Kingdom Hearts III left me wanting more, and Re Mind seems to be the more I want. With trailers showing additional playable characters, some new story elements and, most importantly, new bosses, I am extremely eager to see if Re Mind accomplishes what the original game couldn’t. Kingdom Hearts III has a great combat system and really fun movement options, and I’m hoping this DLC takes full advantage of that to create the perfect Kingdom Hearts experience.
Persona 5 Scramble: The Phantom Strikers:
When Persona 5 Scramble was first shown it left a lot of people somewhat wary. Given Atlus’ tendency to milk its franchises for everything they’re worth many people felt it would be a soulless cash-grab, a spin-off title that would be lost in the sea of other Persona spin-offs… And then the second trailer dropped. That trailer showed off just what Scramble had to offer: a canon continuation of the main story, slick looking combat and, of course, the stylish flair that made Persona 5 the success that it was.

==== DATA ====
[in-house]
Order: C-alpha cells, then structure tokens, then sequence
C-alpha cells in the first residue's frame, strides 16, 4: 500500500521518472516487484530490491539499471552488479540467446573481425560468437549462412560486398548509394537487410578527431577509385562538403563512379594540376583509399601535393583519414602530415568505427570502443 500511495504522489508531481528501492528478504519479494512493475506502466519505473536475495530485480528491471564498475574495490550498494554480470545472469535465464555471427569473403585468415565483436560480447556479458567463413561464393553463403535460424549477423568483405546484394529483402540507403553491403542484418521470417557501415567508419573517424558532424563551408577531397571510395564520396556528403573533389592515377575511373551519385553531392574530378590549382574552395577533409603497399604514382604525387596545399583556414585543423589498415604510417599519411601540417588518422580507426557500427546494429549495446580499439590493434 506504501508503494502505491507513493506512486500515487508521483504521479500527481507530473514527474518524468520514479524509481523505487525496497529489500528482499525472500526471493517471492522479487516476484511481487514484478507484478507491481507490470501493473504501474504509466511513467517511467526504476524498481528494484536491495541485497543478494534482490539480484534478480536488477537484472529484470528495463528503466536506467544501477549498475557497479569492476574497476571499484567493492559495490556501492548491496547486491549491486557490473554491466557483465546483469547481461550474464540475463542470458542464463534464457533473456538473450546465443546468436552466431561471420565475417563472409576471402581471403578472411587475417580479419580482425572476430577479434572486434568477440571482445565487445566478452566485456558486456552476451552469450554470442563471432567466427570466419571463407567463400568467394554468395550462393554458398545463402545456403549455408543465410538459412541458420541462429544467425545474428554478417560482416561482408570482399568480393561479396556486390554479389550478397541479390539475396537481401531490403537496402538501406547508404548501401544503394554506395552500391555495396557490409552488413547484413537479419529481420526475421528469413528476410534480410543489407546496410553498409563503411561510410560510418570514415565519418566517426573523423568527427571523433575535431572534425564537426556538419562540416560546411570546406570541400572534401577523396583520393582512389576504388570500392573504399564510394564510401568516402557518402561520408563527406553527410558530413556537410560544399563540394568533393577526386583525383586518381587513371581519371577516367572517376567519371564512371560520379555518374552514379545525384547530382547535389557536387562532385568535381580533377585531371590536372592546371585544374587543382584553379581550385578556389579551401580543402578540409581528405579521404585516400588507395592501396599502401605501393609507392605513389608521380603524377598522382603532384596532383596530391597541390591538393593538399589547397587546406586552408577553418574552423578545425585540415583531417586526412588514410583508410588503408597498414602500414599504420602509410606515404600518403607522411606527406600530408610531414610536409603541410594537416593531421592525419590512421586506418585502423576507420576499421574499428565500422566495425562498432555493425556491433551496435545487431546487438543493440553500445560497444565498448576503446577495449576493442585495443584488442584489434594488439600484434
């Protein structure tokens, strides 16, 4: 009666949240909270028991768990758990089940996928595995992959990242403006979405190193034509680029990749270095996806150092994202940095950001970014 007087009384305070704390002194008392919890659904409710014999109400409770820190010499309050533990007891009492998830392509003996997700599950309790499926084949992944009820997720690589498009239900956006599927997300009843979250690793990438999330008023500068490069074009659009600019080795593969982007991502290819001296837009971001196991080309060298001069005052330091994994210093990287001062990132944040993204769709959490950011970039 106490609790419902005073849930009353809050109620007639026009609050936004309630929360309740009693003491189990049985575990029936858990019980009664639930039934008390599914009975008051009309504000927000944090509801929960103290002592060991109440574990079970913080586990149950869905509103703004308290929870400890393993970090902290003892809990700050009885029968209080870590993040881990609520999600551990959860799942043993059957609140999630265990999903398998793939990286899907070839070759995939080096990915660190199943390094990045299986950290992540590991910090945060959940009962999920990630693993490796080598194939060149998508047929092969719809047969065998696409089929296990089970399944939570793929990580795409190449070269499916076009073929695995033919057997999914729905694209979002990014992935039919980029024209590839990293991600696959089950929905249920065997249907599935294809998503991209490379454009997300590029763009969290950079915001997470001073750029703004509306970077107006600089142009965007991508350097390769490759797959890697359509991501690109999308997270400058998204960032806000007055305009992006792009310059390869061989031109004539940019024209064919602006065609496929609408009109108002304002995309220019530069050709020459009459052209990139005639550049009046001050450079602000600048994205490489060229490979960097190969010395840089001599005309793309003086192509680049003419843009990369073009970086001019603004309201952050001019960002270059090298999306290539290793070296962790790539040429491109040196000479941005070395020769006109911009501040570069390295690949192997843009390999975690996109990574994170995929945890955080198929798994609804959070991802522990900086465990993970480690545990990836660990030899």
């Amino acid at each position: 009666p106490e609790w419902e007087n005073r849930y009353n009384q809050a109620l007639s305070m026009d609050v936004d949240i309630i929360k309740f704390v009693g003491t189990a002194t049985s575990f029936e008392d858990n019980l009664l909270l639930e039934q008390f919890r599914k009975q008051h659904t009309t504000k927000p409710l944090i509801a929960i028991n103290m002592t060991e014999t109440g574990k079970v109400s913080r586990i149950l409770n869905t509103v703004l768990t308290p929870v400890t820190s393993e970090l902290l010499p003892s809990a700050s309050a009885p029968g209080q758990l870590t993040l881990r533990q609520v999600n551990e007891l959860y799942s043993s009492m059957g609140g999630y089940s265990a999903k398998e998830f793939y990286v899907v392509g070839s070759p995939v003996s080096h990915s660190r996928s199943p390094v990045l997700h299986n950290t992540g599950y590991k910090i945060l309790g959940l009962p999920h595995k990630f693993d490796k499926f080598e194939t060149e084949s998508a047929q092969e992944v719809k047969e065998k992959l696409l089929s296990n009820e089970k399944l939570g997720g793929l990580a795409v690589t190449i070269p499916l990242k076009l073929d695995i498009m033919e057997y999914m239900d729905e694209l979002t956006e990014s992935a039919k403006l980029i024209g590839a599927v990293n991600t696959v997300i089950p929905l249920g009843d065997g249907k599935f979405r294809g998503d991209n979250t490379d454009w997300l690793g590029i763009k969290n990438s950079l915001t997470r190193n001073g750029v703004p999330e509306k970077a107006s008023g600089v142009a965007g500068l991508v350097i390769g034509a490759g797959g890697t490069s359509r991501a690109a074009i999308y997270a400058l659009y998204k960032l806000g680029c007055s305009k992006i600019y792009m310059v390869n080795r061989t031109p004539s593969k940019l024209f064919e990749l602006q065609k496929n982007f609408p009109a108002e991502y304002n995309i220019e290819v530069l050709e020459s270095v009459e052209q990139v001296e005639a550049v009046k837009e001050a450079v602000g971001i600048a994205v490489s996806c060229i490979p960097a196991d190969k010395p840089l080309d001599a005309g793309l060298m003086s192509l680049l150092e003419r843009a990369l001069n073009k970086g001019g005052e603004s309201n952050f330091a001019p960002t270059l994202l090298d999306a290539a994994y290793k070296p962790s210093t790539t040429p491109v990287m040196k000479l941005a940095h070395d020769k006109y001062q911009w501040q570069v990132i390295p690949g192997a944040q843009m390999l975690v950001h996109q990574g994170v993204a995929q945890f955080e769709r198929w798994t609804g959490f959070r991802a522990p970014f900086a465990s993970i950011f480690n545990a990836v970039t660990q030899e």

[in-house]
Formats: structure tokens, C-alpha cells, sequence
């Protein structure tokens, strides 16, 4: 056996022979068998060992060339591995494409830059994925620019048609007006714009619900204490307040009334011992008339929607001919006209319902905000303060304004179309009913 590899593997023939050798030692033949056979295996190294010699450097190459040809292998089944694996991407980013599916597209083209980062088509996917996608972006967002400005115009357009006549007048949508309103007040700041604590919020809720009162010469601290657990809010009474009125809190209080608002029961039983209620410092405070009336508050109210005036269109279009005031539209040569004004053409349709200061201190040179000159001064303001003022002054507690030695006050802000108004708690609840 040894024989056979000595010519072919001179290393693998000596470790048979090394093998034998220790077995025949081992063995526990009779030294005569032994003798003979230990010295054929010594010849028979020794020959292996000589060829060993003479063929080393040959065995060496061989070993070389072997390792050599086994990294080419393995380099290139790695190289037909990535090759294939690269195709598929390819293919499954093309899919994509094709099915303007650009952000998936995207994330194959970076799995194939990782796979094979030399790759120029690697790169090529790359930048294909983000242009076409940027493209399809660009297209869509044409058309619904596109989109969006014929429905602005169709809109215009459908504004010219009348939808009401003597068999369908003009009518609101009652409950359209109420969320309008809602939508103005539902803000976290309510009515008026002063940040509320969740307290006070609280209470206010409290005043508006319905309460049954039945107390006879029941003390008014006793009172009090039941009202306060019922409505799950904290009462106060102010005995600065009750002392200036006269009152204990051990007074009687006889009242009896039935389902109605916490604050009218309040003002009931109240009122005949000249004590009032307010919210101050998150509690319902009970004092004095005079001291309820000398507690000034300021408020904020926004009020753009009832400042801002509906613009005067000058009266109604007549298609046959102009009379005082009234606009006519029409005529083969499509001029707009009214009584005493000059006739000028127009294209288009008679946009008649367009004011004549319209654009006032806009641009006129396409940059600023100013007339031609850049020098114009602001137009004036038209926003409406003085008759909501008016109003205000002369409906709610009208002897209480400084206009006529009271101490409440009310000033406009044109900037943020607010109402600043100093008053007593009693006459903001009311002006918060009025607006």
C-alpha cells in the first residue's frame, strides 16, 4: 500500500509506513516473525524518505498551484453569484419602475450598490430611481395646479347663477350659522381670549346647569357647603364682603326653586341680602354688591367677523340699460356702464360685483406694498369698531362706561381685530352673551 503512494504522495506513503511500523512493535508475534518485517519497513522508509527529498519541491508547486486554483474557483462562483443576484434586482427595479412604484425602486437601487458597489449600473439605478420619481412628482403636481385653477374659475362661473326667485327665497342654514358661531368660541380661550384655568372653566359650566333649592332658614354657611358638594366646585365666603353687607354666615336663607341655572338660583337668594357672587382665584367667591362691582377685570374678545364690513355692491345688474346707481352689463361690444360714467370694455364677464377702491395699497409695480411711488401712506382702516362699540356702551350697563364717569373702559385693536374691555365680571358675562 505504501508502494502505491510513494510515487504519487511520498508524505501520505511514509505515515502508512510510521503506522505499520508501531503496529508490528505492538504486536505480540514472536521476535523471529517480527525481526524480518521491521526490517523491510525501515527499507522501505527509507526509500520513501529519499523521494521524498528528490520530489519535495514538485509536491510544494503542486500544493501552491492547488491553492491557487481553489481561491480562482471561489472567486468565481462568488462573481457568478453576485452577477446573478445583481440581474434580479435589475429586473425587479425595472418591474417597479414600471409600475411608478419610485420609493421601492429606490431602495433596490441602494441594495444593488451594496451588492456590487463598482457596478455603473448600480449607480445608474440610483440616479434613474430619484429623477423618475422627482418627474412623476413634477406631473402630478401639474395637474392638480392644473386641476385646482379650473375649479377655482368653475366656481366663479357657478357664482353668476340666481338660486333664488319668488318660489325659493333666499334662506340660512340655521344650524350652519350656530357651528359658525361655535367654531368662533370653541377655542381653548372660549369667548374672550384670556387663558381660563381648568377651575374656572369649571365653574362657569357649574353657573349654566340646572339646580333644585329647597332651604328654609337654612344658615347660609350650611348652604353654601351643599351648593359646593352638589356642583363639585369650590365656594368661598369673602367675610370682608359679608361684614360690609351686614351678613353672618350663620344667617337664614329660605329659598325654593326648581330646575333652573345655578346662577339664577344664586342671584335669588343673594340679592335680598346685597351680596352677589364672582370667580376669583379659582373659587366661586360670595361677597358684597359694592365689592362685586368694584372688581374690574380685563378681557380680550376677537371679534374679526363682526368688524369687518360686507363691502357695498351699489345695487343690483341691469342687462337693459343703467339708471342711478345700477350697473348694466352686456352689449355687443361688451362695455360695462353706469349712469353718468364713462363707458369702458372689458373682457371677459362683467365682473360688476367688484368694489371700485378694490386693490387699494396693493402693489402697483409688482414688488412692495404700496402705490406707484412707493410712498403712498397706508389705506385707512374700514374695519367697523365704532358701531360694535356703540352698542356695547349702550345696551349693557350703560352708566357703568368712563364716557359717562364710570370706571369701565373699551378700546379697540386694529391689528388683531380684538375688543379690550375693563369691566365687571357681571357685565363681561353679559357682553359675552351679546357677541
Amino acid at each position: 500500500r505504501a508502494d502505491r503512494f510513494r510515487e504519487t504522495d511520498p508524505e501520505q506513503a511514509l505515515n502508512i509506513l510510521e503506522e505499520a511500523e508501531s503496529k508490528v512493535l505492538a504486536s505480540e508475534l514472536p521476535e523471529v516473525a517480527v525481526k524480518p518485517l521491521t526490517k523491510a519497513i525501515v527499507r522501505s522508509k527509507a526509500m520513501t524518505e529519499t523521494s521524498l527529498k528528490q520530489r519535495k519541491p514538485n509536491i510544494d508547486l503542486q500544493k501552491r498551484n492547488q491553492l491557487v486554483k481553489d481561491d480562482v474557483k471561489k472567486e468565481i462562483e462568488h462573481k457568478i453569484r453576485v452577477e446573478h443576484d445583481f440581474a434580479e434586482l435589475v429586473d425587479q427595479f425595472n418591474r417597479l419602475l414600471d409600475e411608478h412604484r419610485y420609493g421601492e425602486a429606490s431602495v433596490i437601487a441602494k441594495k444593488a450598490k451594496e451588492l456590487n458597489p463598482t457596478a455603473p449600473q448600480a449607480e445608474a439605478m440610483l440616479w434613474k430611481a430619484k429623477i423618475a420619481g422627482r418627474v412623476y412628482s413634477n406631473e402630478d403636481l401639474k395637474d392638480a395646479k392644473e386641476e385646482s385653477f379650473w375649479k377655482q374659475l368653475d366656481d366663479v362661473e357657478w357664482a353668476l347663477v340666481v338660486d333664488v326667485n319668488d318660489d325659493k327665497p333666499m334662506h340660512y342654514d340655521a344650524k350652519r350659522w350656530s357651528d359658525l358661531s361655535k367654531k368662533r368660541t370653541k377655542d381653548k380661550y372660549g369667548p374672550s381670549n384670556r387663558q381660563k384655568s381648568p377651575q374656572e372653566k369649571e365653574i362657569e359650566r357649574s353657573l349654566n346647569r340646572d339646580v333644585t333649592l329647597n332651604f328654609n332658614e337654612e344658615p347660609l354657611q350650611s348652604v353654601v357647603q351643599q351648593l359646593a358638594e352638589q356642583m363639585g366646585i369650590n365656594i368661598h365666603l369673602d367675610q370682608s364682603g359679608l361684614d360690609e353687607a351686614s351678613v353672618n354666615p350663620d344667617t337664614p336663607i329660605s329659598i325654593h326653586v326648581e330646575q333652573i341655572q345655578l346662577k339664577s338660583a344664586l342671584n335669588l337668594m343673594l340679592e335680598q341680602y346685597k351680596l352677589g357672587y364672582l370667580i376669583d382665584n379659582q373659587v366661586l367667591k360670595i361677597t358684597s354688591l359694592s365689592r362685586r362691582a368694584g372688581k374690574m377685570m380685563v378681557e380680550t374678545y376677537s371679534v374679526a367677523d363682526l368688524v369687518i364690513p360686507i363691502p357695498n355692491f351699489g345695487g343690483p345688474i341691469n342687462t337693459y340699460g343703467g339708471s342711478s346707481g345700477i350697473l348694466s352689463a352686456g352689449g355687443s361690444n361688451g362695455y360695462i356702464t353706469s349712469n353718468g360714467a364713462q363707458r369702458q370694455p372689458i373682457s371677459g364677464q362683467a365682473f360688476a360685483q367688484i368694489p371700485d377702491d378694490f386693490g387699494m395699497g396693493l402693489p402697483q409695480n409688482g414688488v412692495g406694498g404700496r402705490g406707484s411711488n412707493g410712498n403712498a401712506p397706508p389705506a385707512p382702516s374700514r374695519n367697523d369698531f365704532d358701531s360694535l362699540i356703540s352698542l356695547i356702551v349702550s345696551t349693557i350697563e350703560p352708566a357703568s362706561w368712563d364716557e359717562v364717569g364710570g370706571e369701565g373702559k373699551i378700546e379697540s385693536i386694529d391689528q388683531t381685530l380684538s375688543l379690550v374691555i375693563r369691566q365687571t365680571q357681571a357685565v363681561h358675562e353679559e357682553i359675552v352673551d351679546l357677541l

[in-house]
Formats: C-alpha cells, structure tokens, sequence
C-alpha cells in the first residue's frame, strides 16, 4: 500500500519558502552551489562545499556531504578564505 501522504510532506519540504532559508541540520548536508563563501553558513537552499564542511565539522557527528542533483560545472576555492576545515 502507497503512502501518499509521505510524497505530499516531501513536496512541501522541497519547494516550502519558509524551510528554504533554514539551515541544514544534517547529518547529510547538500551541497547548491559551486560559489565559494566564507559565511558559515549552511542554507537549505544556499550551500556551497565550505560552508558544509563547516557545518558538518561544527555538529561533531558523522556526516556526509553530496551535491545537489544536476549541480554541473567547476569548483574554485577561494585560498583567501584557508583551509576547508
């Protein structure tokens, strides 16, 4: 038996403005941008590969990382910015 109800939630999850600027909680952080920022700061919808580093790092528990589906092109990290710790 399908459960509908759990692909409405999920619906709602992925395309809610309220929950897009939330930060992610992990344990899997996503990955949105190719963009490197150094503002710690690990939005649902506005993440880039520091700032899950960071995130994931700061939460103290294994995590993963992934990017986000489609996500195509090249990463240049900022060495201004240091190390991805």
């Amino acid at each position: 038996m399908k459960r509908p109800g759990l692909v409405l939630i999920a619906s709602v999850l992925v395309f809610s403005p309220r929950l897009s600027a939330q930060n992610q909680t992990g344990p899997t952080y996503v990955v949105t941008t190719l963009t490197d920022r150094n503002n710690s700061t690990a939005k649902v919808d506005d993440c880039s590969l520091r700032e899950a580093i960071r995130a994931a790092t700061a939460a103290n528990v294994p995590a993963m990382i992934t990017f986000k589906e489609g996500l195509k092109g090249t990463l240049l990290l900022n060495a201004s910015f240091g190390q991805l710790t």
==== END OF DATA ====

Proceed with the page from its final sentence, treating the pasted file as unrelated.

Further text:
My thoughts on 2019 feel like my thoughts towards Kingdom Hearts III: not as groundbreaking as 2017 or 2018, but just good enough that it gets a pass. It had its highs and lows, but for the most part hit a generally average middle ground. One thing that 2019 undeniably did was excite me for next year. There are so many games that were announced or shown off this year that honestly the year itself couldn’t even compare to the hype it generated. 2019 didn’t really leave an impression, but it made me absolutely positive that 2020 will.